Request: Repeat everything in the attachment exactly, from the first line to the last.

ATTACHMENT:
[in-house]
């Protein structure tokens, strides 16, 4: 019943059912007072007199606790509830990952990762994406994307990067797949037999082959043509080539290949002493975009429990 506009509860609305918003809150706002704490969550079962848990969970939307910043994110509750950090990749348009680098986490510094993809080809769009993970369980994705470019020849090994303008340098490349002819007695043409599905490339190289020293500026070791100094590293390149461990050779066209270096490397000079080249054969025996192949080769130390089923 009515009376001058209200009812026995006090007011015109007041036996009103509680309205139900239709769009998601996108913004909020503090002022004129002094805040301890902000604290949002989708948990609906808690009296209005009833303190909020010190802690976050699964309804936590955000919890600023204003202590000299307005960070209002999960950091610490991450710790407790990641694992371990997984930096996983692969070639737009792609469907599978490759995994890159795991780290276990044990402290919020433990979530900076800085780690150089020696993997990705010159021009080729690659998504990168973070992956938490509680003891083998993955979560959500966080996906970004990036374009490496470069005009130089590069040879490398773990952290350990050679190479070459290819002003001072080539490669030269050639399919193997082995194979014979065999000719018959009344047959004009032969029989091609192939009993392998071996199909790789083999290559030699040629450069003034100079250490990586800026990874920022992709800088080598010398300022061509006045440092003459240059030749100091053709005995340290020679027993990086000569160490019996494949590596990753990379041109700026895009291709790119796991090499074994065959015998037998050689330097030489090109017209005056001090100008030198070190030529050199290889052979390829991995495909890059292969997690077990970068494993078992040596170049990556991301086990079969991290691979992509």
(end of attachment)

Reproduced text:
[in-house]
């Protein structure tokens, strides 16, 4: 019943059912007072007199606790509830990952990762994406994307990067797949037999082959043509080539290949002493975009429990 506009509860609305918003809150706002704490969550079962848990969970939307910043994110509750950090990749348009680098986490510094993809080809769009993970369980994705470019020849090994303008340098490349002819007695043409599905490339190289020293500026070791100094590293390149461990050779066209270096490397000079080249054969025996192949080769130390089923 009515009376001058209200009812026995006090007011015109007041036996009103509680309205139900239709769009998601996108913004909020503090002022004129002094805040301890902000604290949002989708948990609906808690009296209005009833303190909020010190802690976050699964309804936590955000919890600023204003202590000299307005960070209002999960950091610490991450710790407790990641694992371990997984930096996983692969070639737009792609469907599978490759995994890159795991780290276990044990402290919020433990979530900076800085780690150089020696993997990705010159021009080729690659998504990168973070992956938490509680003891083998993955979560959500966080996906970004990036374009490496470069005009130089590069040879490398773990952290350990050679190479070459290819002003001072080539490669030269050639399919193997082995194979014979065999000719018959009344047959004009032969029989091609192939009993392998071996199909790789083999290559030699040629450069003034100079250490990586800026990874920022992709800088080598010398300022061509006045440092003459240059030749100091053709005995340290020679027993990086000569160490019996494949590596990753990379041109700026895009291709790119796991090499074994065959015998037998050689330097030489090109017209005056001090100008030198070190030529050199290889052979390829991995495909890059292969997690077990970068494993078992040596170049990556991301086990079969991290691979992509």